As this was coming along, I was thinking that I needed to order more wood chips to replenish the path. I was also thinking about how I wanted this landscaping to be low-maintenance to appeal to any potential buyers in the future if we move, and that most people would not want to be bringing in loads of wood chips annually to replenish the path. Besides that as they wood chips were decomposing they were greatly improving the soil–which was causing a lot of plants to want to grow in the path. I certainly did not want to create a situation that required constant weeding! So I came up with the idea of making the walkway out of Bluestone pavers that would match the existing sidewalk. Then I would fill in the spaces between the stones with thyme or some other very low-laying plants that would not require much maintenance, and ideally, serve some additional purpose as well, perhaps food or medicinal plants for teas, or at least a mosquito repellent.
It took three car trips to bring home the Bluestone pavers and three more for the Belgian Blocks. The kids liked watching the big loaders and forklifts so it was a bit of an adventure! We were very lucky that the distance between the two metal edgers was exactly wide enough for the standard size Bluestone pavers. This is why planning ahead is so important… and I need to improve in that respect as I won’t always be so lucky!
Laying down the Bluestones was pretty easy as the path was already prepared and there was no new digging needed, just a little smoothing. With my husband’s help we got the stones down in about fifteen minutes after each car load (this was spread over about a week.) Strawberries are filling in nicely on the left side of the path.
On the retaining wall side of the path, I asked my husband to thin out some of the landscaping bushes. Earlier this summer I purchased a carload of native edible shrubs through Greenwich Audubon. By the end of August, I still had a few that were not planted. One bush had already died so I felt it was urgent to get the rest in the ground. I had three Highbush Bluebery bushes remaining that needed enough time to settle in before winter. I also had three currant bushes that were given to me by my friend Dennis who I met through our Community Garden. This was a good opportunity to take out some of the non-edible, non-useful, ornamental landscaping plants which were now considered problematic as they were becoming naturalized in the region.
I had wanted to replace this row of Wayfaring Viburnum and Morrow’s Honeysuckle since we bought the place, in order to have room for really useful and wildlife-friendly plants that I wanted, but taking them all out at once felt too drastic. So, taking out a few each year seemed like a good plan for us. This ended up being a bit of a challenge due to some yellow jackets, which I will write about in a future post. But it did get accomplished and it feels like a big improvement.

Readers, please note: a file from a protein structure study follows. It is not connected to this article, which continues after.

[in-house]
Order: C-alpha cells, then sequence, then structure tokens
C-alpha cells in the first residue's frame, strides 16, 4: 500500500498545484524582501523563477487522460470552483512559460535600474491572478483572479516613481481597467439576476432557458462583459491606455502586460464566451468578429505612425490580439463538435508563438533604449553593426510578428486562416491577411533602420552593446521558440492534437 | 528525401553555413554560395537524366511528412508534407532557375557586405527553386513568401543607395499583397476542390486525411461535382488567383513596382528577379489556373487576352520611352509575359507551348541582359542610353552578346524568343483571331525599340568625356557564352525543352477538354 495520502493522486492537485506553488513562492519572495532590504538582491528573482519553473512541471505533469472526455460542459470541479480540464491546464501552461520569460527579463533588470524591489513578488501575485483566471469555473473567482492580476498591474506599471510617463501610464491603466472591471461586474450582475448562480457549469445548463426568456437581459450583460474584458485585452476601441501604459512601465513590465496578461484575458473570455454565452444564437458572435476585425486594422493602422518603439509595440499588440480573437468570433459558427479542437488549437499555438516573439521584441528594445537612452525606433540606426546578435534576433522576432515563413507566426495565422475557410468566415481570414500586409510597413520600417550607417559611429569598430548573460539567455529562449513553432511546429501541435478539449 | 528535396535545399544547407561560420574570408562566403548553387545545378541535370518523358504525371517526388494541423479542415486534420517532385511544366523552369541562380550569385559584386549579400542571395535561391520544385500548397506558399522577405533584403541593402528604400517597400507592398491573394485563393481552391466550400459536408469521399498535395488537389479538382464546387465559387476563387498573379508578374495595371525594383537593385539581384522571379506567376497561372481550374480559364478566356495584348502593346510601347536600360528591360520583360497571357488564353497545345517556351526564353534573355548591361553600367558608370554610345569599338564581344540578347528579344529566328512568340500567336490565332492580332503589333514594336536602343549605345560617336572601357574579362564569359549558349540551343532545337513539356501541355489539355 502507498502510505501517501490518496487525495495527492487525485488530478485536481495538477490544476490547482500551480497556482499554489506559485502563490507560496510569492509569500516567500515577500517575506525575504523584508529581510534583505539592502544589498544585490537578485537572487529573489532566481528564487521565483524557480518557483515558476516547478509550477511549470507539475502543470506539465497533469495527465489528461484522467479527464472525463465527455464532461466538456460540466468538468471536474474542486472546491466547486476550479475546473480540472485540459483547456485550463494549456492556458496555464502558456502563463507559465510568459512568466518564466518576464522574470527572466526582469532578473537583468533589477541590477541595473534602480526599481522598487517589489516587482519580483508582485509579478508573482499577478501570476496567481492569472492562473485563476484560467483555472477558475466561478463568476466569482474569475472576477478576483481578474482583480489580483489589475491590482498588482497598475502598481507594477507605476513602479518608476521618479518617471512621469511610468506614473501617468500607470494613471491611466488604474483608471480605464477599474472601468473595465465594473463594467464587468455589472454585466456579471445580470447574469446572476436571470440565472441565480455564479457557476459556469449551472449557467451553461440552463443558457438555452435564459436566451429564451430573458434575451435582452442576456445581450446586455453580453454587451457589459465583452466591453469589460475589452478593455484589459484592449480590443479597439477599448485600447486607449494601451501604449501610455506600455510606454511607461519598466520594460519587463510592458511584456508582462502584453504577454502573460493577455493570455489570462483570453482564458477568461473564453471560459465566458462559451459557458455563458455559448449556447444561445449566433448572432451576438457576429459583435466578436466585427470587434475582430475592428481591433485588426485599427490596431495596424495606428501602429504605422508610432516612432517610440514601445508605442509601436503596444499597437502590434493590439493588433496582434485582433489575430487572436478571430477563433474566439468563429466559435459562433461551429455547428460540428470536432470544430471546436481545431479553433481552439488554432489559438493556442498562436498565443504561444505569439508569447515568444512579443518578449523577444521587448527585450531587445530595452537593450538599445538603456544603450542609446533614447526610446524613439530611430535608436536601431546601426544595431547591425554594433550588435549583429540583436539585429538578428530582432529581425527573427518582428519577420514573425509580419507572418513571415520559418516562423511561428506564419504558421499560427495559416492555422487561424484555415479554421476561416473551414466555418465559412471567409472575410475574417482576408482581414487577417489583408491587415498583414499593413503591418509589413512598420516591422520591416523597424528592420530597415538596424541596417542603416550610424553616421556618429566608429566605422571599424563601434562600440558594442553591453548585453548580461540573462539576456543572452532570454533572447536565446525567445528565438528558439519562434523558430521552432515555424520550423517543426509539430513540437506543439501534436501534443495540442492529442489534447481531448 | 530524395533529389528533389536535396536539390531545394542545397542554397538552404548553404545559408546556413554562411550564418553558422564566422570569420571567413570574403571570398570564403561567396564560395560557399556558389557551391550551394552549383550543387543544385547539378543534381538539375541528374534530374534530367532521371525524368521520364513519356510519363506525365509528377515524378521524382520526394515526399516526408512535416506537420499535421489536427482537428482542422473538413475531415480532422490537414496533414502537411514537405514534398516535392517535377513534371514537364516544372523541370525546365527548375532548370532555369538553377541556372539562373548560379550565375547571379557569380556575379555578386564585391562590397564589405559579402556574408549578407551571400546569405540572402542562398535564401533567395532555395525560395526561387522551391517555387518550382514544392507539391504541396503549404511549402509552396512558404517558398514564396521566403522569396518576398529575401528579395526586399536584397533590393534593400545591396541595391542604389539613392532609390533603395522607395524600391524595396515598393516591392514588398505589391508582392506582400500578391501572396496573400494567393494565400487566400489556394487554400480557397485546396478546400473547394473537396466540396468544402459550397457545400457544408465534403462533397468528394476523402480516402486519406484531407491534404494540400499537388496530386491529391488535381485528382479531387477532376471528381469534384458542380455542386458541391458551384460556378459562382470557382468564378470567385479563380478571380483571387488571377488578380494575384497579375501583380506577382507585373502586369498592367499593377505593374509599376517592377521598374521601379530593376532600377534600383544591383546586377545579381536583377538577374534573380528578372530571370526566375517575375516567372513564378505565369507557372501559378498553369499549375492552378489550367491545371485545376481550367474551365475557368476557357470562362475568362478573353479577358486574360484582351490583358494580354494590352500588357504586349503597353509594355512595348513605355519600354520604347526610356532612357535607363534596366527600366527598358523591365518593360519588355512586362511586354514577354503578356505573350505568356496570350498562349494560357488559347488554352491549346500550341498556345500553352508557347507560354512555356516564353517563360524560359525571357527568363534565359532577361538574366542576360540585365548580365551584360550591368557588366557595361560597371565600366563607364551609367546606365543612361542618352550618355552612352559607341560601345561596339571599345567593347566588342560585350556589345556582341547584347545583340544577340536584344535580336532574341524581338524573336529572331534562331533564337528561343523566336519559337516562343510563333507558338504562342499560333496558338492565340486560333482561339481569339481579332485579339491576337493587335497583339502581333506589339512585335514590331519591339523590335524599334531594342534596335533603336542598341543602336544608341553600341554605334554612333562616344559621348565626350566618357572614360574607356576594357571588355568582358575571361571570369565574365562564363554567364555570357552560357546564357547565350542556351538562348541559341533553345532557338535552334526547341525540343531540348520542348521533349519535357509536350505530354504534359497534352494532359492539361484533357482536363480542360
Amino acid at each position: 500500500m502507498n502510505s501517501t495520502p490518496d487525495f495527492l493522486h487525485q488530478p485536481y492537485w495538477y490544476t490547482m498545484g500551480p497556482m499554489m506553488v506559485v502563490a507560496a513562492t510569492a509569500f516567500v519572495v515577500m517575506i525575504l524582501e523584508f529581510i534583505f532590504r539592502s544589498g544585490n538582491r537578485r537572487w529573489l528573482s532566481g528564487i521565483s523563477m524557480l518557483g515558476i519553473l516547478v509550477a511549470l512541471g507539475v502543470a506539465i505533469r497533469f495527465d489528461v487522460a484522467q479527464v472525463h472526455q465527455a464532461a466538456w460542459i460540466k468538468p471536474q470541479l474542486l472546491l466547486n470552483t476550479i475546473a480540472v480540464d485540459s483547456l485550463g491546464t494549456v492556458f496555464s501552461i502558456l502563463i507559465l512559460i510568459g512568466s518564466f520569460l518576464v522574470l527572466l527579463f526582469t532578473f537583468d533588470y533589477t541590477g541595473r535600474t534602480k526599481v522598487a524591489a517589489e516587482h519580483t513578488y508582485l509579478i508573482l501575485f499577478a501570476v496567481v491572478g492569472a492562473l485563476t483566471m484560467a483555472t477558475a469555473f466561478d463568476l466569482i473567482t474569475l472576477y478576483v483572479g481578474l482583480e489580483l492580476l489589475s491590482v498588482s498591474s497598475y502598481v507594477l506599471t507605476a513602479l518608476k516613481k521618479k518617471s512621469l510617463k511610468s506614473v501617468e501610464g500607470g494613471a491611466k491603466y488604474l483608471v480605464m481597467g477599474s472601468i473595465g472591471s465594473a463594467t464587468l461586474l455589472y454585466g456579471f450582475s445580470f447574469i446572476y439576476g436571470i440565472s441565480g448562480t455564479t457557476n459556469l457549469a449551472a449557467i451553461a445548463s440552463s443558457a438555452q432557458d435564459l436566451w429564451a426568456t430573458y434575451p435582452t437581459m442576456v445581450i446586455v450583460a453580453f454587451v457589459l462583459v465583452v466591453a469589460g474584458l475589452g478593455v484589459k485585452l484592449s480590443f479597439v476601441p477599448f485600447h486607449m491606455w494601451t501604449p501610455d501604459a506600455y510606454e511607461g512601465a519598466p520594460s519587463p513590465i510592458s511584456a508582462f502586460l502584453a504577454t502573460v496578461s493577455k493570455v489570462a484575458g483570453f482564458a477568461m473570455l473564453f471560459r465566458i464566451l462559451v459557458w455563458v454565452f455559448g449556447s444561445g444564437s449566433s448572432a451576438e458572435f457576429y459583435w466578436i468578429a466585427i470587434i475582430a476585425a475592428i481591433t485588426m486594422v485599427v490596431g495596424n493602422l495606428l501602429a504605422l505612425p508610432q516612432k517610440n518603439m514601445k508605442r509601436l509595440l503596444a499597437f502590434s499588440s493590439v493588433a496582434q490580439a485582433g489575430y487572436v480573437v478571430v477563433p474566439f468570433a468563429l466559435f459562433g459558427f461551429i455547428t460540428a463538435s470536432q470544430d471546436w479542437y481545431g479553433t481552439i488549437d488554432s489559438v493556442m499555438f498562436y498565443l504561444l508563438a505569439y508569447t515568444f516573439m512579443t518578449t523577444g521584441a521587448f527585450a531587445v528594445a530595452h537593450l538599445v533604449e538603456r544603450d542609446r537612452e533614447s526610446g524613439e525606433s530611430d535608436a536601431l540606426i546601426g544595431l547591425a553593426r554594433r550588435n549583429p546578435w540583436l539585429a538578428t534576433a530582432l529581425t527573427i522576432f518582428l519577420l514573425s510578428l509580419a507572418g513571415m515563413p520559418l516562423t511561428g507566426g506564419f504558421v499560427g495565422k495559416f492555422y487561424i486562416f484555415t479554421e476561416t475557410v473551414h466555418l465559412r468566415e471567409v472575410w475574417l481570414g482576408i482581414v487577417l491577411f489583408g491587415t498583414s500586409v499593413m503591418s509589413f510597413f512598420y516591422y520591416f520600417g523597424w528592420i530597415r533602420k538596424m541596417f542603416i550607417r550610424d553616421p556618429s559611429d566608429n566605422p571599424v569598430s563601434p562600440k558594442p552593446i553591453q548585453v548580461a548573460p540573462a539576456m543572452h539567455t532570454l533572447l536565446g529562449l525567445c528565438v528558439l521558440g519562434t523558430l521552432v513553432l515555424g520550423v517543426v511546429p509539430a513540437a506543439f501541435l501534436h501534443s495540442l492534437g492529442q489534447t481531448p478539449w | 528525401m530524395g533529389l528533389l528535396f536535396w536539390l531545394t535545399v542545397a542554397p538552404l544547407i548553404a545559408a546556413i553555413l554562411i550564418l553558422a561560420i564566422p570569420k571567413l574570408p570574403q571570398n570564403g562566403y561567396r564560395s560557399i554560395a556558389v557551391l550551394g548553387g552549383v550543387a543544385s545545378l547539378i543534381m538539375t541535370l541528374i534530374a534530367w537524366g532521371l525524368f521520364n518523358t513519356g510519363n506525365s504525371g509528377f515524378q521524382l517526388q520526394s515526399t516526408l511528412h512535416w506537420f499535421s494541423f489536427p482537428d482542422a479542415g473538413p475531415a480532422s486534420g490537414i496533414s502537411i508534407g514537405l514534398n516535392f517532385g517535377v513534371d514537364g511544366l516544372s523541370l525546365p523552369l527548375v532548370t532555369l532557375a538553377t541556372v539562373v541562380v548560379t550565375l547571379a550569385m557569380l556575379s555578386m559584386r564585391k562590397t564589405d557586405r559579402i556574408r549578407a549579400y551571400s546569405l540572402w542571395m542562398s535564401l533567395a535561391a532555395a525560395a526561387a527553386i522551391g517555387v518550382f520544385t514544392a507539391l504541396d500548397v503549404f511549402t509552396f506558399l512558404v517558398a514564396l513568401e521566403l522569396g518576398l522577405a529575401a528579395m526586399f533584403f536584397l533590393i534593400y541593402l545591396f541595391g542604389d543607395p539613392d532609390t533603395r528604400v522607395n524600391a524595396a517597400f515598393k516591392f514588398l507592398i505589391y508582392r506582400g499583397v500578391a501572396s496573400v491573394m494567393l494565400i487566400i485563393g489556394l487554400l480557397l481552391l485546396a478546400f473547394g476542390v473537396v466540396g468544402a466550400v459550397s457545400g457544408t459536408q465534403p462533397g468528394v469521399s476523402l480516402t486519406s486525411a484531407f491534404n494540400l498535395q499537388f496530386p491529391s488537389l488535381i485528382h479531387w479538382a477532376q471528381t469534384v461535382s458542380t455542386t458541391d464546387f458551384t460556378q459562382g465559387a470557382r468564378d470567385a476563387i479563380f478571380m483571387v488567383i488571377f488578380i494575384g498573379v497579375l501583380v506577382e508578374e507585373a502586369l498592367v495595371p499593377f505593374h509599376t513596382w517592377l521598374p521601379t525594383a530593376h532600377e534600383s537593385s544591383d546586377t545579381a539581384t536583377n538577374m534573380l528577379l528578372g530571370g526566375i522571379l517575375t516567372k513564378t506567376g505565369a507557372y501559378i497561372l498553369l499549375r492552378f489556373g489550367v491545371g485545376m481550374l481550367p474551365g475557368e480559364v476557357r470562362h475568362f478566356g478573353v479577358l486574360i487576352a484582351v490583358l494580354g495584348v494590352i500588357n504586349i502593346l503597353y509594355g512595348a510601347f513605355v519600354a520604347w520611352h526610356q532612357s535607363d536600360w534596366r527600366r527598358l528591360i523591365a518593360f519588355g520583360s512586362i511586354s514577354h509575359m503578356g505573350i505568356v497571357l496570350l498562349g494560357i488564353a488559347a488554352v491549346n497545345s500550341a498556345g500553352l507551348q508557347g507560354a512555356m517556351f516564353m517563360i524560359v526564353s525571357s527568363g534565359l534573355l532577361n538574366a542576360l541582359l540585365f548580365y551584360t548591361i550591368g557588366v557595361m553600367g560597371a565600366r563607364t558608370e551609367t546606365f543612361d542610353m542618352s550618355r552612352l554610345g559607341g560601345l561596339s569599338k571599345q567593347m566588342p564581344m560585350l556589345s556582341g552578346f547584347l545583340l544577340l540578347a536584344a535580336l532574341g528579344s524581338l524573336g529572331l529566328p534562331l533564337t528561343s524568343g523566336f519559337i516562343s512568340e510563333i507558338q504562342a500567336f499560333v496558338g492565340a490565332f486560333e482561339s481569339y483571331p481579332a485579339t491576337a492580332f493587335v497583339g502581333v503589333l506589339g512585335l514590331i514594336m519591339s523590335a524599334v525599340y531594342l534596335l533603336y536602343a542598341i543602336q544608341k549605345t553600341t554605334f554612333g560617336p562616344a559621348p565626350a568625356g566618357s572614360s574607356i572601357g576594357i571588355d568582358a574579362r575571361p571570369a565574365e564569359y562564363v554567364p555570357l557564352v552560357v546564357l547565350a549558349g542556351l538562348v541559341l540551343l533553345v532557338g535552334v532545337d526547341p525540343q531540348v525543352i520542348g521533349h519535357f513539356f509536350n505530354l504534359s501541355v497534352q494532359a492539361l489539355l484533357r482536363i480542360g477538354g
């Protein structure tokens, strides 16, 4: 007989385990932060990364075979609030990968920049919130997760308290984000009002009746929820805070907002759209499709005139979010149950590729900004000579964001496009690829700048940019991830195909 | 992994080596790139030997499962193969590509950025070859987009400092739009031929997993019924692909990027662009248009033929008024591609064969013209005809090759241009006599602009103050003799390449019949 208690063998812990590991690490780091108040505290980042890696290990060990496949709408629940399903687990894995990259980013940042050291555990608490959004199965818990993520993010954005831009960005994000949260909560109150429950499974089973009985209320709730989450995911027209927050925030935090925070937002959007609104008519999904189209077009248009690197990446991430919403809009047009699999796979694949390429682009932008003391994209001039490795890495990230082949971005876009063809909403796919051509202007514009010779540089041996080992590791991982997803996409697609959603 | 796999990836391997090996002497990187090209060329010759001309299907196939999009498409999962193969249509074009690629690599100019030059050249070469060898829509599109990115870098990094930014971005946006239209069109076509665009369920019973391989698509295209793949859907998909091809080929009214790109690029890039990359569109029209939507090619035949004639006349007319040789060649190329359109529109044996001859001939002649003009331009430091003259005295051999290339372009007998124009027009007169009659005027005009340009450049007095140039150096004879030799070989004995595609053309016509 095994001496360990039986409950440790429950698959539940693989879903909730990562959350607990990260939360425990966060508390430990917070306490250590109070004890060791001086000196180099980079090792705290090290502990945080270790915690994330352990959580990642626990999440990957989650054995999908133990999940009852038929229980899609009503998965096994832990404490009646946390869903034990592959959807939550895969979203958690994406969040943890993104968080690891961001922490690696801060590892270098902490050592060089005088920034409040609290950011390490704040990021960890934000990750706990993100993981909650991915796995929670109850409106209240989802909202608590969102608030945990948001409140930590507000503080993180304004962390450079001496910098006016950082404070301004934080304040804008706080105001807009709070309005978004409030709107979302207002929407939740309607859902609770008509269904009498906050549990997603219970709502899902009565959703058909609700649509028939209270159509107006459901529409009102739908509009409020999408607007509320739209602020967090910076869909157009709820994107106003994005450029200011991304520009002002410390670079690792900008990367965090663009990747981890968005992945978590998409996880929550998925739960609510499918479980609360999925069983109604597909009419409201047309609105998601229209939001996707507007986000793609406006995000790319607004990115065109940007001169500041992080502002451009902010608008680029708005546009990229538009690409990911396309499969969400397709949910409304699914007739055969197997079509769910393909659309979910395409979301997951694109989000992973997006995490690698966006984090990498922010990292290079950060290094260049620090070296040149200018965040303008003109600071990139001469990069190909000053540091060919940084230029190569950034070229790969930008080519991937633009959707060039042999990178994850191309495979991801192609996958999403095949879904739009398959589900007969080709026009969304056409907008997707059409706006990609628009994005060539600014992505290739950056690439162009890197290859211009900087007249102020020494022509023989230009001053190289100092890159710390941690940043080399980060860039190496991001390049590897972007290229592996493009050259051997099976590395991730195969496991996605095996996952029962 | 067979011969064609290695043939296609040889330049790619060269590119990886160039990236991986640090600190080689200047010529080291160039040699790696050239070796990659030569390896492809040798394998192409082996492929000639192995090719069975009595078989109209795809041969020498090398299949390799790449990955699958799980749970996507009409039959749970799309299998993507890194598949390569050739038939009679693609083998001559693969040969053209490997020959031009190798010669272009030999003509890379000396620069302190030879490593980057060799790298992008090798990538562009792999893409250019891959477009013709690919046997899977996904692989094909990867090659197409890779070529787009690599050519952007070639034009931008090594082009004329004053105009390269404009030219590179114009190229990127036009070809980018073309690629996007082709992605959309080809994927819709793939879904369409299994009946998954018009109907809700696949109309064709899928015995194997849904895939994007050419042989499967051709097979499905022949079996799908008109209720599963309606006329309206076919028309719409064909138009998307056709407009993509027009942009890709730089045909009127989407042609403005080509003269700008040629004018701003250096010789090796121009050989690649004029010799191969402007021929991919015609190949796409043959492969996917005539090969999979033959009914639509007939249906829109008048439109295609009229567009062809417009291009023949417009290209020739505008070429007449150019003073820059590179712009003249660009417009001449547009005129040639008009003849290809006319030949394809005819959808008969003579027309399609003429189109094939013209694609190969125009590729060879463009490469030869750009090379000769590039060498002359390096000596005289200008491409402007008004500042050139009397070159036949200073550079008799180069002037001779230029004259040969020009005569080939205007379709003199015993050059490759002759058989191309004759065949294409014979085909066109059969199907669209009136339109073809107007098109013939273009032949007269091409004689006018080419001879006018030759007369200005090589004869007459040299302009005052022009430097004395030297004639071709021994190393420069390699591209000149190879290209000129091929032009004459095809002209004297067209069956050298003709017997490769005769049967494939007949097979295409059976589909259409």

I purchased more strawberry plants from the GEC and I also potted up a bunch of the runners that were coming from the established strawberry plants to take root, to fill in the space created by the spearmint removal. But they were languishing in pots because getting the path in was taking too long. I wanted to get the path finished so I could plant the strawberries with enough time for their roots to get established before winter. The Belgian Blocks were too heavy for the kids to be able to help me. It had taken me weeks to complete the smaller semi-circle and the larger one was going to take even longer. I was going to have to get some professional help. Graham, who had worked for me in previous years was no longer available.
Luckily just at that time, I met Dylan, who was interested in permaculture and organic gardening, and has a new organic landscaping business that he is starting up, and he had some time available. He knocked out the second path in a few hours. Jordan got right in there and helped. I helped a little. But mostly I kept Lauren out of the way. It turned out great. Dylan moved the Spearmint and Obedient Plants to the garden on the other side of the driveway (the story of that area’s transformation will be coming in a future post). After that I was able to plant the whole bed with strawberries and mulch around them –with straw, of course. I can’t wait to see how this area looks in the spring!
Last week, I put in smaller Belgian Blocks at the bottom of the path where it was too steep and odd-shaped for a bluestone paver. I will have to do a similar project and add more bluestones at the back end of the path but that will have to wait until Spring.
I was very pleased with Dylan’s work and I then thought of a hundred other projects I wanted him to do. But the most urgent was to repair the retaining wall all along this front area. Yellow Forsythia and Porcelainberry were growing out of the wall and some of the stones had fallen down. Sometimes we walked on the wall to avoid compacting the soil, so this was becoming a safety issue. This was a project that we’d been avoiding dealing with, but it really needs to be done, and it needs to be done before planting out the area. I’m really glad Dylan is taking this on.
As of right now, Dylan has replaced the stones in the front part of the wall where the damage was the worst and started cementing them. Its coming together great and I’ll post another update of that when its finished.
So, that is the entire backstory of my lawn replacement project so far. It was fun writing about this to review how much we have done. I’ll be filling in the history on other areas of our property in the next few posts.
In the meanwhile, I’d love to hear from you if you have reduced or replaced your lawn. What did you grow and how well is it working?